“George personified what it means to navigate the world with humility and kindness,” Wilson-Jones says. “We couldn’t be more different. Here was a white man in his late 70s who grew up in my dad’s era of American history—the injustice, the violence, the fight. I never had a chance to clearly articulate to him how much I watched and listened to how he navigated the world—his integrity, his persistence, his affable laugh and character. Whenever anyone reaches out to me, I always respond and offer advice, because we’re all just trying to figure it out. To mentor someone else the way George mentored me reinforces that no matter what you do for a living, what position you have in our arbitrary hierarchy of life, the only thing that matters is your character and how you approach other people. George opened up doors for me that led me to where I am today, but more importantly, he reminded me, always, that I too bring value and voice. I’ve been privileged to get these opportunities, particularly the ones I received being at Country Day.” 

It’s Complicated 

As she embarked on the next leg of her formal education, Wilson-Jones continued to sharpen her observational skills and sense of dynamics around her. Everything in her arsenal would come in handy as she headed into a career in service and government. After studying international relations and public policy at Tufts University, she returned to San Diego in 2014 to work as a communications and outreach director for the International Rescue Committee. In 2016, she moved to Washington, D.C., to begin work with the U.S. Department of Homeland Security in the Office of Policy for the Middle East and North Africa, first as a policy analyst, and later as an acting director.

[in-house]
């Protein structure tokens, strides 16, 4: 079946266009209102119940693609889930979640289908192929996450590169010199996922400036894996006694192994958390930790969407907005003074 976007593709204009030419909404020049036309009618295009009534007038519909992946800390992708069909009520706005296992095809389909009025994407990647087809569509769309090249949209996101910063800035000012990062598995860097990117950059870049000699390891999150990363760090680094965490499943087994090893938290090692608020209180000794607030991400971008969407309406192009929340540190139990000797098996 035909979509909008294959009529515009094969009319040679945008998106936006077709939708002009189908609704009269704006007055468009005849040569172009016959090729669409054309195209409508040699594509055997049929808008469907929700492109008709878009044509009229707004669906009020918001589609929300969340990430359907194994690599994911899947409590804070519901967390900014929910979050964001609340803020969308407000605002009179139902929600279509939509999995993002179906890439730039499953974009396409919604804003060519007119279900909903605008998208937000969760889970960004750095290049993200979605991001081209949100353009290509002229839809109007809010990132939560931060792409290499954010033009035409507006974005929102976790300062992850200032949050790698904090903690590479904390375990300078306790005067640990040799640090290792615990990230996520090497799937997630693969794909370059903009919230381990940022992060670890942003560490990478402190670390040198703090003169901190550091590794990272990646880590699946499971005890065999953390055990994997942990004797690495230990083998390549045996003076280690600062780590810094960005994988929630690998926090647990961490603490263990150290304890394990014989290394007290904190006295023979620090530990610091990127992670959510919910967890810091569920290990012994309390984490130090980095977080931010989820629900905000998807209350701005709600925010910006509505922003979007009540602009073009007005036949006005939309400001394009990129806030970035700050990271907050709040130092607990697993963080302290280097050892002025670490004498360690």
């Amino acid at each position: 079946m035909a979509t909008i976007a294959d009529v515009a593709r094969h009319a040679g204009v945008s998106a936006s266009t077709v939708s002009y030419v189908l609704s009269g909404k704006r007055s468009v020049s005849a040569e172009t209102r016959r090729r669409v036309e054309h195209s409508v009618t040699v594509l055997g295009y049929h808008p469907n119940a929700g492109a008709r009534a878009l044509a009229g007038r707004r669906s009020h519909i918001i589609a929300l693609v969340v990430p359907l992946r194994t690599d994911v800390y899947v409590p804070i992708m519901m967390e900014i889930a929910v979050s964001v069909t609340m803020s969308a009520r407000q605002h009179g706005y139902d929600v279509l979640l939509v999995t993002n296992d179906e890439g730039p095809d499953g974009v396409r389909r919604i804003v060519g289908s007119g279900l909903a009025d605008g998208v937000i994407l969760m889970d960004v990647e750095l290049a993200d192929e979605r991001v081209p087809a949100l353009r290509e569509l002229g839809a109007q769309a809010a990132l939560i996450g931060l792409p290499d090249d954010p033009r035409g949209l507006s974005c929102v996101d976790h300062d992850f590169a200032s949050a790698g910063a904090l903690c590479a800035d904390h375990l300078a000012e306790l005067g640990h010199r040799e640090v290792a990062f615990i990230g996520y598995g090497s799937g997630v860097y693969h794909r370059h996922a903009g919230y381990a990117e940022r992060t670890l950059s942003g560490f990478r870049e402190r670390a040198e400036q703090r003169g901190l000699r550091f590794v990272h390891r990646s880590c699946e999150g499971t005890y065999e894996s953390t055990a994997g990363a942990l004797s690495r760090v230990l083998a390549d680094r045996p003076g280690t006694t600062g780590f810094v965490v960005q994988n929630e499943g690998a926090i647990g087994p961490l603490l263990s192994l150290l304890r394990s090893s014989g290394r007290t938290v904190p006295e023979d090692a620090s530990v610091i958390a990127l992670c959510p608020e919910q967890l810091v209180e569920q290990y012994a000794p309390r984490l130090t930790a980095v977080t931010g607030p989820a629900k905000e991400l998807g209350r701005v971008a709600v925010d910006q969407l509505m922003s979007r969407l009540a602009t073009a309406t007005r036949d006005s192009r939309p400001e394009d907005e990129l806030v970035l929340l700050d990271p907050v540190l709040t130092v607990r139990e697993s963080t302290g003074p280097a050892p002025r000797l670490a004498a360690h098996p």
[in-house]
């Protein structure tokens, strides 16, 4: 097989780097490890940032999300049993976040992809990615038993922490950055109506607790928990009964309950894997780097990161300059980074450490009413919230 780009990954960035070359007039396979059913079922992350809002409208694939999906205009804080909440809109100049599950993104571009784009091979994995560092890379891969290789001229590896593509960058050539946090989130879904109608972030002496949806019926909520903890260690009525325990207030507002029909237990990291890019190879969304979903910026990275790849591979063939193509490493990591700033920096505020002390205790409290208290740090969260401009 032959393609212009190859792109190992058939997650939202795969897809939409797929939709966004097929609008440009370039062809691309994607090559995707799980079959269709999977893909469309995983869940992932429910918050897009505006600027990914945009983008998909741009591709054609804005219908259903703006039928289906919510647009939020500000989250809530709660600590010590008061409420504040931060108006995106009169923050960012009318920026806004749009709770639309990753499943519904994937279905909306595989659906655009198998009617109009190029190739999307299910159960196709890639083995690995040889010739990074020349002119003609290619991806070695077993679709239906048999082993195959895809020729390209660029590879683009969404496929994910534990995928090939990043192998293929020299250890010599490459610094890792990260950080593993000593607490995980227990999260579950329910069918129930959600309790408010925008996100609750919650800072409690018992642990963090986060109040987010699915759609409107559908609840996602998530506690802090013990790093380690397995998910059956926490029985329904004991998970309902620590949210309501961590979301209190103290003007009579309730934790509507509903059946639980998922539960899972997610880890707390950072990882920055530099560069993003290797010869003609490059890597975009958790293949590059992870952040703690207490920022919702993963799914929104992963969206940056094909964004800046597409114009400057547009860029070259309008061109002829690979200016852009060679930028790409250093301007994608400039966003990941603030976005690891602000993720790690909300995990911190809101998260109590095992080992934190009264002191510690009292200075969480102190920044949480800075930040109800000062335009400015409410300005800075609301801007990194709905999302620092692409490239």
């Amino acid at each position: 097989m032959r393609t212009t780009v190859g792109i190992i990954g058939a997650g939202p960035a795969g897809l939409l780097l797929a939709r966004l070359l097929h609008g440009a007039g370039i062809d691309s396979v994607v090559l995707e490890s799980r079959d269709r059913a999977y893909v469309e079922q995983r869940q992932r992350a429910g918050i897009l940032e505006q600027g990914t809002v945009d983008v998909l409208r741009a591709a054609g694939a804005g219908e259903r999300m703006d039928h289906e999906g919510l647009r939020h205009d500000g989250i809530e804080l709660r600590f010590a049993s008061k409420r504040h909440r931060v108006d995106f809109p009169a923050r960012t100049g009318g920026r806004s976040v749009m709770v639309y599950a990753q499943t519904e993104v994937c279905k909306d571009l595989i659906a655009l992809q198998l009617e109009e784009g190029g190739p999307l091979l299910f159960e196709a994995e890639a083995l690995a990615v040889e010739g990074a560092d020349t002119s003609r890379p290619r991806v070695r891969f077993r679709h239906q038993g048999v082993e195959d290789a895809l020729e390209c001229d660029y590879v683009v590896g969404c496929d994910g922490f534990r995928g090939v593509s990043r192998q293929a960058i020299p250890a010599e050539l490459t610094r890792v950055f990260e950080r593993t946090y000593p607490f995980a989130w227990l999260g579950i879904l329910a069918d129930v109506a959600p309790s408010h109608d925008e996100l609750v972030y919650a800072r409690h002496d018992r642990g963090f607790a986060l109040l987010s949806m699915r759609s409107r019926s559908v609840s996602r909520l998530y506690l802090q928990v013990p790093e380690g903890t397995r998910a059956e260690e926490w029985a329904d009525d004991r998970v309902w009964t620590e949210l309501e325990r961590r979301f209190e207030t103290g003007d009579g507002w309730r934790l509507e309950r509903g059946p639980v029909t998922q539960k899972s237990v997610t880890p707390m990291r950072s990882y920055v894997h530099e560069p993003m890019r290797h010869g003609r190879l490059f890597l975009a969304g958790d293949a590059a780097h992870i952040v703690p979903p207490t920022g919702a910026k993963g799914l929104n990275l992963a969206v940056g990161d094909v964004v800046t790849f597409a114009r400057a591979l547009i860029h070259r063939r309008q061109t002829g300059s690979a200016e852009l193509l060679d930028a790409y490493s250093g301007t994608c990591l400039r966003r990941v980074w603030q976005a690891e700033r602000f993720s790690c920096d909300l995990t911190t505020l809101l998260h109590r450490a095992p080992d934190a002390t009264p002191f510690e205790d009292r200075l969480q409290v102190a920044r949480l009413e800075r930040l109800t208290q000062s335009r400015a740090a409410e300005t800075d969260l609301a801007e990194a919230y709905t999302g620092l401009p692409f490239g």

When the Obama administration ended, appointees such as herself had to find new jobs. Wilson-Jones landed at the State Department, where she worked for more than three years as a senior programs officer for the Fulbright Program, working with students from Afghanistan, Pakistan, India, Sri Lanka, Nepal and Bangladesh. In early 2020, just as the world was becoming overwhelmed by the COVID-19 pandemic, Wilson-Jones became a foreign affairs officer for Near East Affairs with a specific focus on another overwhelming entity, Syria. 

As a foreign affairs officer, Wilson-Jones serves as a liaison between the State Department and her colleagues in the field. She works with teams in D.C. and the region to shape the guidelines for U.S. efforts with Syria, specifically on stabilization assistance efforts. As with many of the big issues challenging our world, there is no easy fix for Syria. 

“Developing and supporting stabilization assistance to Syria has been incredible and heart-wrenching at the same time,” explains Wilson-Jones. “It’s been rewarding to witness the ways in which foreign institutions and governments are supporting the stabilization efforts in Syria given the challenges there. But the scope of the issues is insurmountable. Whenever someone asks me about what’s going on in Syria, my response is always, ‘There are really smart, capable people doing yeoman’s work in Syria; I’m just here to rally behind them. It’s a complicated portfolio, and you have to remain patient more than anything.’”

A Room with a Point of View

The state department is not known for being the most diverse or progressive organization, but Wilson-Jones believes there is hope for change. She navigates a room where she is usually the only Black woman, in the same way she has countless times before, and with the acuteness born of her own experiences. 

“When you are working with people who have various frames of reference and outlooks, you have to nudge the discussion toward things that might never have been discussed in this group before,” she explains. “Simply by my being present, by bringing a different perspective and using my voice, I am forcing others to think about things in a new light. I’m pushing change.” 

In the four years that she has been at the State Department, Wilson-Jones has witnessed a surge in conversation and efforts around diversity, equity and inclusion. “I can’t speak for the entire U.S. federal system, but I can say for my bureau, we’ve been working hard on these efforts and taking to heart the reality of what the State Department is. It’s ‘pale, male and Yale’—a small contingency of people who come from a background of privilege and access. And I acknowledge it’s the same privilege and access I was given at a very young age, so I know how it works.”